Tierra del Fuego
Tierra del Fuego (Land of the Fire) is an archipelago off the southernmost tip of the South American mainland, across the Strait of Magellan. The archipelago consists of the main island, Isla Grande de Tierra del Fuego, with an area of 48,100 km2 (18,572 sq mi), and a group of many islands, including Cape Horn and Diego Ramírez Islands. Tierra del Fuego is divided between Chile and Argentina, with the latter controlling the eastern half of the main island and the former the western half plus the islands south of Beagle Channel and the southernmost islands. The southernmost extent of the archipelago is just north of latitude 56°S.
The earliest known human settlement in Tierra del Fuego dates to approximately 8,000 BC. Europeans first explored the islands during Ferdinand Magellan's expedition of 1520. Tierra del Fuego and similar namings stem from sightings of the many bonfires that the natives built.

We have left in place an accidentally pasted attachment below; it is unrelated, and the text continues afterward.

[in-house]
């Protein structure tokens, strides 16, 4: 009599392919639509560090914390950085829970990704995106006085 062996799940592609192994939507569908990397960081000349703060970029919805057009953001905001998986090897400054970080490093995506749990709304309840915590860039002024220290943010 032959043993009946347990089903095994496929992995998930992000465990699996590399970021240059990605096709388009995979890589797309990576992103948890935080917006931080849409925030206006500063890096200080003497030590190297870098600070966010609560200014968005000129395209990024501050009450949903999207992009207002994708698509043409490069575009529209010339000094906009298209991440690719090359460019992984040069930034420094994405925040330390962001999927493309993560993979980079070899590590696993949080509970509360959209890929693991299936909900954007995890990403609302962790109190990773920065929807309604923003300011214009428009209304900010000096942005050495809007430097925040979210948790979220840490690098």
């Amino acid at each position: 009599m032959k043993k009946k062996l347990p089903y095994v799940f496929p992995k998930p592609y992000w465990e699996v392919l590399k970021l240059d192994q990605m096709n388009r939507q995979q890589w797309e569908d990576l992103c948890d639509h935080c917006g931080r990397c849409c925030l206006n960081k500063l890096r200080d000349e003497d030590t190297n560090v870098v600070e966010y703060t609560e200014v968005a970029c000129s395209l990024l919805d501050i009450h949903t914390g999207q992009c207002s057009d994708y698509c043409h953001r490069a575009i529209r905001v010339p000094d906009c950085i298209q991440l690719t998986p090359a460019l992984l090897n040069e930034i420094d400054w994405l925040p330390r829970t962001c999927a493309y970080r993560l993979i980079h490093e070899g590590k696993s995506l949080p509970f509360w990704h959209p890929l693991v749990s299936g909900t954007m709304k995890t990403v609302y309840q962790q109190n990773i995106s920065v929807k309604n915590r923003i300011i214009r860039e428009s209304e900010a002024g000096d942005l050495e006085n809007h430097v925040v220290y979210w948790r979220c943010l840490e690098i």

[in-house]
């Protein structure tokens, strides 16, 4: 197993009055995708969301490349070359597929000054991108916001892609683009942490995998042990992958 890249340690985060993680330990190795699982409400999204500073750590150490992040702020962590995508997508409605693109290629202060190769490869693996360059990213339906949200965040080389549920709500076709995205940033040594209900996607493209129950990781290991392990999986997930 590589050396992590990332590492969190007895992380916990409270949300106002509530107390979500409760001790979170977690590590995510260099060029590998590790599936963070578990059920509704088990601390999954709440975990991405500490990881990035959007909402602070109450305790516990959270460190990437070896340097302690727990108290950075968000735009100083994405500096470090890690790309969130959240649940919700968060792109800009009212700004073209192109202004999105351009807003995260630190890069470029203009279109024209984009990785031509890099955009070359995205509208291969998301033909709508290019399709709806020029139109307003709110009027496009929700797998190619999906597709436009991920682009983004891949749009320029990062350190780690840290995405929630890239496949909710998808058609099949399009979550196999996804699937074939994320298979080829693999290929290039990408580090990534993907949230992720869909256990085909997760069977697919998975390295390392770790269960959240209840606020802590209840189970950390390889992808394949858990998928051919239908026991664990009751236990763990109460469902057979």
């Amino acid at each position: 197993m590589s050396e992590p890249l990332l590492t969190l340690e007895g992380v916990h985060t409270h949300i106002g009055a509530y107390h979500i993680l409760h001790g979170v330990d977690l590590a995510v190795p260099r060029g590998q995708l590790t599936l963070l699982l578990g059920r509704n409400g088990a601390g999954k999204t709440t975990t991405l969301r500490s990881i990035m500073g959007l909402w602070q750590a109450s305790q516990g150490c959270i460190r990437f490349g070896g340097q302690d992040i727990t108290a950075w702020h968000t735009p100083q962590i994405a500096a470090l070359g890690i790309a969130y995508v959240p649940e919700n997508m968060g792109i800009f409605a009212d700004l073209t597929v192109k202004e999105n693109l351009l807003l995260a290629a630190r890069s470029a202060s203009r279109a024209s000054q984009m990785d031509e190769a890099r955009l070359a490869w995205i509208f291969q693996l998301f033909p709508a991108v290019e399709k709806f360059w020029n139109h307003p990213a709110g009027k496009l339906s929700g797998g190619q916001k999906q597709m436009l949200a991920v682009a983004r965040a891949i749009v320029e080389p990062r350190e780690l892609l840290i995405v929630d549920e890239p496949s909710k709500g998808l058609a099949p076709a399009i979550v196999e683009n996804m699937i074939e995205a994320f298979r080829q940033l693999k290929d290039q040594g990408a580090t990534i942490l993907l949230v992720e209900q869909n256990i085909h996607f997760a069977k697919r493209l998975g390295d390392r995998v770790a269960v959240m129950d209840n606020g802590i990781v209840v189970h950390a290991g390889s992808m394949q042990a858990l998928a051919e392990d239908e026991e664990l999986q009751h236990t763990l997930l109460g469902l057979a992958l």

Settlement by those of European descent and the displacement of the native populations did not begin until the second half of the nineteenth century, at the height of the Patagonian sheep farming boom and of the local gold rush. Today, petroleum extraction dominates economic activity in the north of Tierra del Fuego, while tourism, manufacturing, and Antarctic logistics are important in the south.